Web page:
Very nice changes. However, is "Gaelic" a correct term for proto-Scottish? I mean, Irish are also Gaelic. I suppose that "Gaelic" represents the Irish who settled in Scotland (Dal Riata). Maybe Irish split from Gaelic?
:) Gaelic is not a term for proto-Scottish, but for the mainland Gaels. Scottish culture splits from Anglo-Saxon in de jure k_scotland. Scotland in 1066 is actually one of my favourite cultural setups in the game, as the battle for hegemony of Alba could go either way between the highland Gaels and the lowland Scots. :cool: Or you could be cool and bet on the Cumbrian underdogs, though they're doing much better in 867.

Oooh. Could you be so kind as to say what does that "Reconquista" innovation does for the hispanic catholics? Sounds exciting
Increases passive piety gain (which is kinda fantastic) and decrease holy war CB piety cost. Makes the Reconquista much more lively!

What the game really needs is minority cultures/religion. Maybe not everywhere as some regions were monolithic. But there should be the option to have minorities in counties. That way they don't get eradicated as time goes on.
Lovely concept, sadly nothing we'll have for release.

This is a nice new direction for CKIII to take, looking forward to geting my hands on it.


But eeeeh... *insert meme picture here* Ya'll got some more of those culture mapmode screenshots?
:oops: They were a *touch* more dramatic before articles started to come out and stole all my thunder. Afraid those are all I was approved to show!
 
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Wokeg

Juniorest Content Designer
May 14, 2018
107
3.110
I reeeeeaaaaaaaaly hope there will be a Silesian melting pot culture at some point... But I guess that hope is for naught :(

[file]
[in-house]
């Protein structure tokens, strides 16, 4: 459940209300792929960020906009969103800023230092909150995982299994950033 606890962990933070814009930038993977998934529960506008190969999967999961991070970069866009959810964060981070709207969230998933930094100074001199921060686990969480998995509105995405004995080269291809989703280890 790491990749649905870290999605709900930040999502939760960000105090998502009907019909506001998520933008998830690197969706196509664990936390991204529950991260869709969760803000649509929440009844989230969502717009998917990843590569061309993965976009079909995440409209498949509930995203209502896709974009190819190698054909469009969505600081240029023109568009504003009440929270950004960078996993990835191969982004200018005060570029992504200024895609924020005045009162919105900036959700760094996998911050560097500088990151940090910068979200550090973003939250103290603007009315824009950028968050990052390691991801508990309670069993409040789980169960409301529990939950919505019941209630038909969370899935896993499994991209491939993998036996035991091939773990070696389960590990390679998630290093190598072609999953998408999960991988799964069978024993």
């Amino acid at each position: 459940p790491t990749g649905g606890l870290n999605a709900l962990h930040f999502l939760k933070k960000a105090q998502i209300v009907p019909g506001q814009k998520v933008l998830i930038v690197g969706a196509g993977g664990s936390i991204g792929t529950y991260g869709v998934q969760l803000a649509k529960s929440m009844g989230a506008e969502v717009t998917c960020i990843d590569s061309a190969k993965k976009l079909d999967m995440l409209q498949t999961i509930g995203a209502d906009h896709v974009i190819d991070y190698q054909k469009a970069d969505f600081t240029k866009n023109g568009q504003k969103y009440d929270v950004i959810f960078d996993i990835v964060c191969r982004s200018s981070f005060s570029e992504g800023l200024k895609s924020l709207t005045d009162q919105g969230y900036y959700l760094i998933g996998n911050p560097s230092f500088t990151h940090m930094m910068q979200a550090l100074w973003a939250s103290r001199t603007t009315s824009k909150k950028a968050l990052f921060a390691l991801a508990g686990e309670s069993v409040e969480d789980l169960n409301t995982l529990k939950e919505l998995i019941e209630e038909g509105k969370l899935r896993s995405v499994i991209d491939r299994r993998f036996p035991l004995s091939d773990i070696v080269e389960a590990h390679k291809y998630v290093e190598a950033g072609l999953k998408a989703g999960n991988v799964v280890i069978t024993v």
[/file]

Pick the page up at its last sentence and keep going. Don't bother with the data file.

No Silesian melting pot culture at the moment, but never say never!

Will spouses' culture have an effect on culture opinion?
At launch, no, but we really want to do more with spouses in the game over-time, emphasising the important role they often tended to play in administering to the realm and as a figurehead for popular (and unpopular) policies.

There are some areas where the cultural head will be obvious and never changing. The Byzantine emperor will almost always be the head of the Greek culture, for example. But there are also areas where that may not necessarily be the case. In India in the 1066 start date, at least in CK2, there are 2 Telugu dukes of roughly equal strength who together own all of the Telugu provinces. If one of them became more powerful than the other, then would that duke become the new cultural head, or would the old cultural head have to die first? Would it be possible to become the new cultural head even if most of their provinces were of a different culture? Are province sizes or importance taken into account (like say even though you own more provinces than me, I own Paris which counts a lot more than your provinces.)
:) The only counties that matter are the ones in your sub-realm of your culture: if you're a Welsh king with fifty Irish counties, but only one Welsh county, you only have one Welsh county.

Generally, I believe cultural heads are recalculated every X years or so (I want to say five, but I'm not totally sure), unless someone dies, and we look at who has the most counties in their sub-realm of a culture who shares that culture. If it's a tie, it goes to learning, and if that ties, it goes to whoever is the player, and if that ties, it's randomised.

We don't currently discriminate based on development, I'm afraid, so it's currently raw mass of land. Advantages and disadvantages either way on that one.

Are the melting pots dynamic or fixed?
Fixed, but they're fairly easy to set up now, so we'll hopefully be able to be more extensive with them in future.